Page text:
November 21, 2018 • Life for Leaders
I thank my God every time I remember you. In all my prayers for all of you, I always pray with joy because of your partnership in the gospel from the first day until now, being confident of this, that he who began a good work in you will carry it on to completion until the day of Christ Jesus.
Gratitude has numerous benefits. Behavior and medical science tell us so. As does the Bible. No doubt we should offer thanks to God because God deserves it, and because it’s the polite thing to do. But when we express our gratitude to God, we also benefit in many ways. (See the devotions from Monday and Tuesday.)
The connection between gratitude and joy is easy to understand. Suppose you run into a dear, old friend today. As you’re chatting for several minutes, you feel utterly cheerful. But then the day goes on, and you focus on other things. In the late evening, before bed, you take time to be thankful for the gifts of the day. All of a sudden you remember seeing your old friend and you feel abundant joy all over again. Gratitude gives you access to and stirs up joy.
But that’s not all. Even as gratitude enhances our joy, it also guards our hearts. It keeps us from pridefully owning that which is really not ours. Consider another example. Suppose your boss comes into your office today and says you’re getting a raise. You are thrilled, of course, and thankful to your boss for the good news. As you think about your raise, you remember all of the good, hard work you have done for your company. In a way, you earned that raise. But then you remember all the ways God has blessed you in your work, perhaps giving you a good boss or guiding you through difficult times or allowing you to live in a country of opportunity or, well, you name it. As you thank God for your raise, you realize that it’s as much a gift as something you have earned. So, you still feel all sorts of joy, but you do not get puffed up with your own awesomeness. Rather, you remember in joyful gratitude the awesomeness and grace of God.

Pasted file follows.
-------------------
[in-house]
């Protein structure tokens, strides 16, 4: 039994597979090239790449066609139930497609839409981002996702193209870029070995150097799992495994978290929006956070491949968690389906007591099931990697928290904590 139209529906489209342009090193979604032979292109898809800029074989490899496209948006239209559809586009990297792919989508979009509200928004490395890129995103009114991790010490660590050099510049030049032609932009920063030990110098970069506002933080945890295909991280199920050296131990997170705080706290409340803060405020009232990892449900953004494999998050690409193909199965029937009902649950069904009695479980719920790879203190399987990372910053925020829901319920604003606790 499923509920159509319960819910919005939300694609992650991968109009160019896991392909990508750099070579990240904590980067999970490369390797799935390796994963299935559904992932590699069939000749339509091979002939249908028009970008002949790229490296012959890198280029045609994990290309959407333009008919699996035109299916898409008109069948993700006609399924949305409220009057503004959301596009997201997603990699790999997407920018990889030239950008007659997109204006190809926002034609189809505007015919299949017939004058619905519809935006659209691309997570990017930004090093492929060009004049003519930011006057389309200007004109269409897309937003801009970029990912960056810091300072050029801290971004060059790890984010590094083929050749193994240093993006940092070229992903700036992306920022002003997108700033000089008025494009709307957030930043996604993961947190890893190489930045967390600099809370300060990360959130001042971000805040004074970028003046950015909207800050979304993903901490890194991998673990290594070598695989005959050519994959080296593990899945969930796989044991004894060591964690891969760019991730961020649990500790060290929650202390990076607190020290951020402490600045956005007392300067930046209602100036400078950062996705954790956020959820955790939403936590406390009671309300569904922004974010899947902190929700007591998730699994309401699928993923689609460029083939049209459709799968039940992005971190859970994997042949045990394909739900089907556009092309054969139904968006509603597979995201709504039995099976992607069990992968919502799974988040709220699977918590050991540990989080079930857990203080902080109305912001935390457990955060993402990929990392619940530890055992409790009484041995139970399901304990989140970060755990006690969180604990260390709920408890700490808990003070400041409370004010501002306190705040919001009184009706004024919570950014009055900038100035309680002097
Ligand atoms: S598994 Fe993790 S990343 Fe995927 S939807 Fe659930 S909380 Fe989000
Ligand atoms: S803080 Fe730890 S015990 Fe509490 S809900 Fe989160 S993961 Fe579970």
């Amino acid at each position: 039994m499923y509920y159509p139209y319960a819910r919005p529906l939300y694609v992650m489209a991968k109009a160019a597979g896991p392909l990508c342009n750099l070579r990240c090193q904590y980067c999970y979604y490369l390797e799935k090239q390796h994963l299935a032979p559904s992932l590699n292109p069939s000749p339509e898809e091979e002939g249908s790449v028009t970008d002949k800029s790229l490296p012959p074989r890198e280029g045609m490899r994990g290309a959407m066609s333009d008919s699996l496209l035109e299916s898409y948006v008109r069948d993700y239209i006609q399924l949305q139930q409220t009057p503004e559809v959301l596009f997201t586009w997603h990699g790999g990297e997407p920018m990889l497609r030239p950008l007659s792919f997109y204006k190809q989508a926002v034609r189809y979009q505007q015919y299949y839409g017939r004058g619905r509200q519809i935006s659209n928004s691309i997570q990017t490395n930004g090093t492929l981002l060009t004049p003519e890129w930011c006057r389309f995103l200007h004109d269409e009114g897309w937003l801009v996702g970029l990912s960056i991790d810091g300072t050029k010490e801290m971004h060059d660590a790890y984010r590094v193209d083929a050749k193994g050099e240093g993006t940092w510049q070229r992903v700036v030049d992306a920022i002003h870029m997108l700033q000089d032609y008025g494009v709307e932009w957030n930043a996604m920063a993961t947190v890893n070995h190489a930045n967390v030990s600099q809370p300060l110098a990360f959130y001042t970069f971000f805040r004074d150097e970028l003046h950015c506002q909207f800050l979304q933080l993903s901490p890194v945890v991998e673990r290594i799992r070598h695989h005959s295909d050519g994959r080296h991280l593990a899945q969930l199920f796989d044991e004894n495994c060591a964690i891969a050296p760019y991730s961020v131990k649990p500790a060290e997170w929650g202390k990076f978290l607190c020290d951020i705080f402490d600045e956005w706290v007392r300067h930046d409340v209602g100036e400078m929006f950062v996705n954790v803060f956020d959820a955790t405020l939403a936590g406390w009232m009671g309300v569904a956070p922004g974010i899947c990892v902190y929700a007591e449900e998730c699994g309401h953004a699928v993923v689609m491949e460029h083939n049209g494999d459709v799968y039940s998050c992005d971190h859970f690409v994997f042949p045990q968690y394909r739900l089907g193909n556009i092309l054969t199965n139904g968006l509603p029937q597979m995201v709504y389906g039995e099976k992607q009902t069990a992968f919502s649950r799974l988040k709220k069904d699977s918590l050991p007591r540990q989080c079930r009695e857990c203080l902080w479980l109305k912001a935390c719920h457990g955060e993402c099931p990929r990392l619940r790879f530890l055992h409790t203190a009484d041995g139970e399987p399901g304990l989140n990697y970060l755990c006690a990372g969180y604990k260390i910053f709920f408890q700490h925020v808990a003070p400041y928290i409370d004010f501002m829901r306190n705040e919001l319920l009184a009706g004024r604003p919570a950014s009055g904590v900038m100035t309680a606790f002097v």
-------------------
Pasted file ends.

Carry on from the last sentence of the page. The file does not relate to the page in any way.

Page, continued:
When you are grateful, when you thank God for his gifts to you, not only are you acknowledging God as the gift-giver, but also you are saying, “It’s not about me.” You can receive God’s gifts with joy, but without letting that joy turn to pride. Because of gratitude, your joy is great and your heart is protected.
Something to Think About:
Can you think of a time in your life when gratitude led to joy? When?
What are some of the things in your life for which you are most grateful? As you think of these things, do you feel joy?
Have there been times in your life when God protected you from harmful pride? When and how? Did gratitude have anything to do with this?
Something to Do:
Set aside some time today to thank God for some of his best gifts to you. As you do this, do you feel joy? If so, attend to that joy. Enjoy it! And offer even your joy as an offering to the Lord.
Gracious God, how wonderful it is to receive good gifts from you. And how doubly wonderful to feel joy in receiving them. And how triply wonderful to have our joy enhanced with gratitude. Thank you, indeed, for the gift of thankful joy!
As I celebrate your gifts to me with gratitude, help me not to take credit for what is not mine. And, even as I acknowledge my contribution to the good things in my life, may my gratitude keep my heart from pride. O Lord, every good and perfect gift comes from you, the Father of the heavenly lights! Amen.
Explore more at the Theology of Work Project online commentary:
God’s Work in Us (Philippians 1:1–26)
Dr. Mark D. Roberts is a Senior Strategist for Fuller’s Max De Pree Center for Leadership, where he focuses on the spiritual development and thriving of leaders. He is the principal writer of the daily devotional, Life for Leaders, and the founder of the De Pree Center’s Flourishing in the Third Third of Life Initiative. Previously, Mark was the Executive Director of the De Pree Center, the lead pastor of a church in Southern California, and the Senior Director of Laity Lodge in Texas. He has written eight books, dozens of articles, and over 2,500 devotions that help people discover the difference God makes in their daily life and leadership. With a Ph.D. in New Testament from Harvard, Mark teaches at Fuller Seminary, most recently in his D.Min. cohort on “Faith, Work, Economics, and Vocation.” Mark is married to Linda, a marriage and family counselor, spiritual director, and executive coach. Their two grown children are educators on the high school and college level.